From the outset, the single most important point about the performance of the Eclipse is that the single driver experience the brand is renowned for is completely intact in the TD-M1. This means that if your music tastes stem to genres making use of the word ‘dub’ or you have a hangar to fill with sound levels that can boil the fluid in your inner ear, stop reading this and go and enjoy this month’s Beautiful System (page 90) instead. Two 8cm drivers (and this measurement includes the surround too) simply aren’t going to vibrate your eyeballs.
If your musical tastes are broader than this, though, and you can grant the Eclipse the nearfield listening position that they benefit from, the TD-M1 is not simply good for an all-in-one, but sensationally good judged by the standards of any £1,000 system. The whole purpose behind the Time Domain principle is to create a speaker better able to follow the variation and nuance of a piece of music and this means that the TD-M1 delivers a performance that is at times almost supernaturally fast. Almost everything else at the price sounds processed and compromised in comparison.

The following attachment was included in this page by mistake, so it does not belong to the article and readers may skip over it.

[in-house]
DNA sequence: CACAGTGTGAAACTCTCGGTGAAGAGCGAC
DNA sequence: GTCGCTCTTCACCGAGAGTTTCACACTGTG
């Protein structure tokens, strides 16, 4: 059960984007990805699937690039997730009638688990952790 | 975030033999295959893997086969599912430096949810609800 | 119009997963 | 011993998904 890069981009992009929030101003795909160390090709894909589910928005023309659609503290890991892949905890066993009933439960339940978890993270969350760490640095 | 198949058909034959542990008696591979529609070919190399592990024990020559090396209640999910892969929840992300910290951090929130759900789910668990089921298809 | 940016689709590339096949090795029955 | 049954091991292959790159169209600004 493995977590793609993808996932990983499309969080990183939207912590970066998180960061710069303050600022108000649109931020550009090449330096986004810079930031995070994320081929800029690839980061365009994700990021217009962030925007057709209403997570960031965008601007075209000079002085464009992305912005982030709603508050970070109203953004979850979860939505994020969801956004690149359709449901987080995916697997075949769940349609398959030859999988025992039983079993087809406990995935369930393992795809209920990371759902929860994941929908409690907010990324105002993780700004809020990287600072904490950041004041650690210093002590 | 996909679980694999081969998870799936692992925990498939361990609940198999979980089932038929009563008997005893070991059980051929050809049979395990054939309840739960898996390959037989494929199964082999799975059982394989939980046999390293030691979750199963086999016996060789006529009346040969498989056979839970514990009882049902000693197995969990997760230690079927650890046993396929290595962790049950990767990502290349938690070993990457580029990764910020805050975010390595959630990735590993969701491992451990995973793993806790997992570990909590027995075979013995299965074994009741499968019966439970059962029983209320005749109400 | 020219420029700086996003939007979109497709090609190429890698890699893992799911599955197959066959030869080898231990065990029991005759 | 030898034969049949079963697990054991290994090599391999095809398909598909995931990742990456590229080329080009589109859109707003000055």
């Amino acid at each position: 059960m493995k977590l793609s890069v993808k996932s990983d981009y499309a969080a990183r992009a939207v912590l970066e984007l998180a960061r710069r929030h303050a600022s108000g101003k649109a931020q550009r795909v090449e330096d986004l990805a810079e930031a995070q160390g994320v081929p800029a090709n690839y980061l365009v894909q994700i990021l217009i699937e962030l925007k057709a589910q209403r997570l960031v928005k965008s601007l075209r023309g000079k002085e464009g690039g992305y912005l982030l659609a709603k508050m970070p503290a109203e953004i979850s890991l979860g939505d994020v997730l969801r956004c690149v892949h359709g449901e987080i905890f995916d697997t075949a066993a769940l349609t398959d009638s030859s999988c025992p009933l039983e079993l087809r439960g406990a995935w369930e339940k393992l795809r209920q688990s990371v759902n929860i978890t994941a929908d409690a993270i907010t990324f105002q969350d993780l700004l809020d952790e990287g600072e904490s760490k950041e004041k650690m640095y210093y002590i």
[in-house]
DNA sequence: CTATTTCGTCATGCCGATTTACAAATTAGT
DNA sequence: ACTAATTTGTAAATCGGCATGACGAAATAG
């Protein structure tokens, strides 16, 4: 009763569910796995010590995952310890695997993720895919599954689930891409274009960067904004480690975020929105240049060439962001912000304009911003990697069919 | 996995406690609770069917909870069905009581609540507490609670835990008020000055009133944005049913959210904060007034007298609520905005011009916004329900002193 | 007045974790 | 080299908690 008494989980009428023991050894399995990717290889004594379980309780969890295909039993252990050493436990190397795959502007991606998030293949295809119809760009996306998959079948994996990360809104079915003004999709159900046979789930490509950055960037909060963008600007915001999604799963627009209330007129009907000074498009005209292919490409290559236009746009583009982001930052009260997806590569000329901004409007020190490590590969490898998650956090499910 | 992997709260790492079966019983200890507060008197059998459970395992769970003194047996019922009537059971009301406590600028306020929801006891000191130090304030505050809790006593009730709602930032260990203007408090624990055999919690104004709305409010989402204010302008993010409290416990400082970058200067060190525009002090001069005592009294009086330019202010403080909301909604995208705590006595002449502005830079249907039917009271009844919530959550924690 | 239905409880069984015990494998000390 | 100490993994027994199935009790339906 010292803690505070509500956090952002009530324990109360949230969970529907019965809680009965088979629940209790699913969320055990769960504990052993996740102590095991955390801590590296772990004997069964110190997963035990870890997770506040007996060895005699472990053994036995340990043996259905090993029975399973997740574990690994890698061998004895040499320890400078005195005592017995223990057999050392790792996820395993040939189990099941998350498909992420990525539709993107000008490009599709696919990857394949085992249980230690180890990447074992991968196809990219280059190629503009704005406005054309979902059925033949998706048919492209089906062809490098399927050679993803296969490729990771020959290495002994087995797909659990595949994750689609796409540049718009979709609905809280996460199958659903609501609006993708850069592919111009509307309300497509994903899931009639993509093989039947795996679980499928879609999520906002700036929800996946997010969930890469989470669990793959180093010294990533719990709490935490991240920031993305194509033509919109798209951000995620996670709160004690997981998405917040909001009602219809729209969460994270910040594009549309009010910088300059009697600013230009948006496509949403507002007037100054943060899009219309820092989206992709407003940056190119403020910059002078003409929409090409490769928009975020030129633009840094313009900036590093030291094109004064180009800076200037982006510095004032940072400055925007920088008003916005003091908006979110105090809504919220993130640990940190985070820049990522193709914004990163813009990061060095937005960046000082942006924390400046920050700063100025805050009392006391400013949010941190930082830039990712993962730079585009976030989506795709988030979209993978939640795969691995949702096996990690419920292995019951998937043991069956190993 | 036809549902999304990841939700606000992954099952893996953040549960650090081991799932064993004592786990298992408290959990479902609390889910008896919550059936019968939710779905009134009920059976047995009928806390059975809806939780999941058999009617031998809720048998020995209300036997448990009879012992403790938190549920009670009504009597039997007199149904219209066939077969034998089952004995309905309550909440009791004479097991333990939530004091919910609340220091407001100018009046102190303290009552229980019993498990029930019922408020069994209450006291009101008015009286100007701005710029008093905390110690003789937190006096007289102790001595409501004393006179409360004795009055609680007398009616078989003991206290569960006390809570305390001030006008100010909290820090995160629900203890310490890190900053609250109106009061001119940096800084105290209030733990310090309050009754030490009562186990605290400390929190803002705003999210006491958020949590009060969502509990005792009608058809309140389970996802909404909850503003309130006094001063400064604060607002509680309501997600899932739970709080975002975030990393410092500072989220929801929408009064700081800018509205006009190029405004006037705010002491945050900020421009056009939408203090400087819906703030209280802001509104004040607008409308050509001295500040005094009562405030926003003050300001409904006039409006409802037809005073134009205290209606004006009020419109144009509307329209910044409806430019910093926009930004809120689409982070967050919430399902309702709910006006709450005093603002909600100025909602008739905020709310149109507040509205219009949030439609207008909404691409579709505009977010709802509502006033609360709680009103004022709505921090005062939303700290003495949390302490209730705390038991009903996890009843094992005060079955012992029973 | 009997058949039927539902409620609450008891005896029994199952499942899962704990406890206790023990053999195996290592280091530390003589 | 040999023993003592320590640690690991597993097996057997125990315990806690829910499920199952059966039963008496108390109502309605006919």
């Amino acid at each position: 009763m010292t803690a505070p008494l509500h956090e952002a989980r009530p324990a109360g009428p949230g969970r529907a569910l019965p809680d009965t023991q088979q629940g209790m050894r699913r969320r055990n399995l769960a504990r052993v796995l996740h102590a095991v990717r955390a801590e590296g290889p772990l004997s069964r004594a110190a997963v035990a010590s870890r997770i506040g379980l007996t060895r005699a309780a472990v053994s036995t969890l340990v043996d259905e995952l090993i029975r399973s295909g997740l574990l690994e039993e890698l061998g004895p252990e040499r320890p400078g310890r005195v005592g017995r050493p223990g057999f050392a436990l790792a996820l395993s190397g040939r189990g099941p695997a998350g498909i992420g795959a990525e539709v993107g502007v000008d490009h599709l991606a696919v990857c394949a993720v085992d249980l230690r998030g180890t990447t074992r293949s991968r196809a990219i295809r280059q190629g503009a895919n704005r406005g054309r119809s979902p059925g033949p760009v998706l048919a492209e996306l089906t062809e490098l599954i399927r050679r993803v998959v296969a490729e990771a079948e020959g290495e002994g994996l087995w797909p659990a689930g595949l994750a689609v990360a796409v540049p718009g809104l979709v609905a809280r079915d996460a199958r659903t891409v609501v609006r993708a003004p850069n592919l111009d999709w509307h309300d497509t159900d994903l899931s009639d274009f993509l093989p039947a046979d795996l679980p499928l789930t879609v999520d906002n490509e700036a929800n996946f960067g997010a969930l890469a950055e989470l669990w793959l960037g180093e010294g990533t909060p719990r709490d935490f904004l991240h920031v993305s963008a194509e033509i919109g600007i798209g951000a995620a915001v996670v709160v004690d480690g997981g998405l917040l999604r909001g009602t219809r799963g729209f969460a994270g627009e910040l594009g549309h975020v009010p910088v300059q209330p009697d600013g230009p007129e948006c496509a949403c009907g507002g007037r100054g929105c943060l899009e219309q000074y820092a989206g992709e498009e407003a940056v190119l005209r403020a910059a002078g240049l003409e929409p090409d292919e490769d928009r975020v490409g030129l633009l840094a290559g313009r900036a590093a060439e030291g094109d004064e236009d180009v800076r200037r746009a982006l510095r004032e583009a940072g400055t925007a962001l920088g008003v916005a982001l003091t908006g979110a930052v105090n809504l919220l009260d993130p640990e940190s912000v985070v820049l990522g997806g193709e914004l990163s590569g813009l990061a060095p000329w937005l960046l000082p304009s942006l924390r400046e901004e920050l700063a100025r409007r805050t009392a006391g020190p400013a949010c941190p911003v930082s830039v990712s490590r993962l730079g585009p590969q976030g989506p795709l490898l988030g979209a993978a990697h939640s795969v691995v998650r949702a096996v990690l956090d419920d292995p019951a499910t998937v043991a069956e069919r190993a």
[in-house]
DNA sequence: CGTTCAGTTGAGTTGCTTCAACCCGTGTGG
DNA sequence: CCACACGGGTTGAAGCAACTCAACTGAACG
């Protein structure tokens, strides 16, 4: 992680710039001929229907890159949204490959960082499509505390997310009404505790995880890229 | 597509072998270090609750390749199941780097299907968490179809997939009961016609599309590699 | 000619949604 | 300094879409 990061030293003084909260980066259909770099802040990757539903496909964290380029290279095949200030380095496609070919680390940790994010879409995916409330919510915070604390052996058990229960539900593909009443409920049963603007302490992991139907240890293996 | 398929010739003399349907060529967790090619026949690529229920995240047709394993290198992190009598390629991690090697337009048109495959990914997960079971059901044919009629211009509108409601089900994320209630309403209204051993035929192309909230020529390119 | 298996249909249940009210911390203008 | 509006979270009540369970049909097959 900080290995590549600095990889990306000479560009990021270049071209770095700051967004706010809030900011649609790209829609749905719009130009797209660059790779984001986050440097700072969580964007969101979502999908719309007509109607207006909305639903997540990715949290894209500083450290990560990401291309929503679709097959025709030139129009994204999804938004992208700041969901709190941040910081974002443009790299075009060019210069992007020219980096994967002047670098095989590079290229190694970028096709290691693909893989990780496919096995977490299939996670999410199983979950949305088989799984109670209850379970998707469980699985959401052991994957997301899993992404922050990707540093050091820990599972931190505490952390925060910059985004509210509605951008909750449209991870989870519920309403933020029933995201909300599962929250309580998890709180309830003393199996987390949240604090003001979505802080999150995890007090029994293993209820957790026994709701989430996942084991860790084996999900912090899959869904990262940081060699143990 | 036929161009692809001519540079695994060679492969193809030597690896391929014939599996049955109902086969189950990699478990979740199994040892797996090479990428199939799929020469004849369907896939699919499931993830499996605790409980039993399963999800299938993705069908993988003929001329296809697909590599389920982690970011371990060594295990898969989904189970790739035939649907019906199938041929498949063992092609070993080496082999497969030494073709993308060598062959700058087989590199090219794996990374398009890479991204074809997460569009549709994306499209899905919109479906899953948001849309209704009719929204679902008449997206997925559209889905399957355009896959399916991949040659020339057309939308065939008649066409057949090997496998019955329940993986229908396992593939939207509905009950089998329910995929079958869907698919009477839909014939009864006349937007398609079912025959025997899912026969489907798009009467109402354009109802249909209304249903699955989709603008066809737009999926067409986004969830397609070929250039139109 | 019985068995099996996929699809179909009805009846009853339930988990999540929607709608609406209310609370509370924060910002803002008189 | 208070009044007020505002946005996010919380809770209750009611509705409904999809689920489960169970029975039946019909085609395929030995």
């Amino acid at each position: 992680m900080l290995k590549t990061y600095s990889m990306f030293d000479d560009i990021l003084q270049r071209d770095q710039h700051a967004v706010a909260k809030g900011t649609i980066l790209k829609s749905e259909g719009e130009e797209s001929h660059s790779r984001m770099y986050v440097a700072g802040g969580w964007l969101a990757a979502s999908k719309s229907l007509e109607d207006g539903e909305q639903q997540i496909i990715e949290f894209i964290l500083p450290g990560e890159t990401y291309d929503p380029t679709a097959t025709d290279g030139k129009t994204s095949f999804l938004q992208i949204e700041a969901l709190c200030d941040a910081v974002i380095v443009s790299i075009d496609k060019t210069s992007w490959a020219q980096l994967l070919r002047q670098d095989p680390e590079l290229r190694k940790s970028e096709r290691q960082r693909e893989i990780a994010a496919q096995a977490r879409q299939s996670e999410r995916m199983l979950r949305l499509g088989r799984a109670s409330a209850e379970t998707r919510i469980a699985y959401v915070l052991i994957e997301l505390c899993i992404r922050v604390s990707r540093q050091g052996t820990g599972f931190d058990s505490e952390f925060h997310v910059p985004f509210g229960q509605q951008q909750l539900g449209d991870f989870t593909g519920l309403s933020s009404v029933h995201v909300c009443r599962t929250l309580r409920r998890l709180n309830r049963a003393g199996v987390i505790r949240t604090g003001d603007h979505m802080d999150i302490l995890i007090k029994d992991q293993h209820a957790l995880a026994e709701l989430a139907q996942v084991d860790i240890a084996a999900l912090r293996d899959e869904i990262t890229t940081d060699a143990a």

The other trump card is the cohesion across the bulk of the audible frequency range. From 100Hz to the upper threshold of adult hearing, the TD-M1 sounds truly exceptional. The WAV download of Fink’s Hard Believer has a presence and a realism that is incongruous coming from such small speakers, but serves as a reminder that truly convincing music reproduction lives or dies on the midrange performance. This is not to say that the Eclipse can’t handle frequency extremes – the upper registers in particular are deeply impressive and there is plenty of low-end detail if not physical impact – but the aspects that make music come alive are handled in such a way as to make them the absolute focus of attention.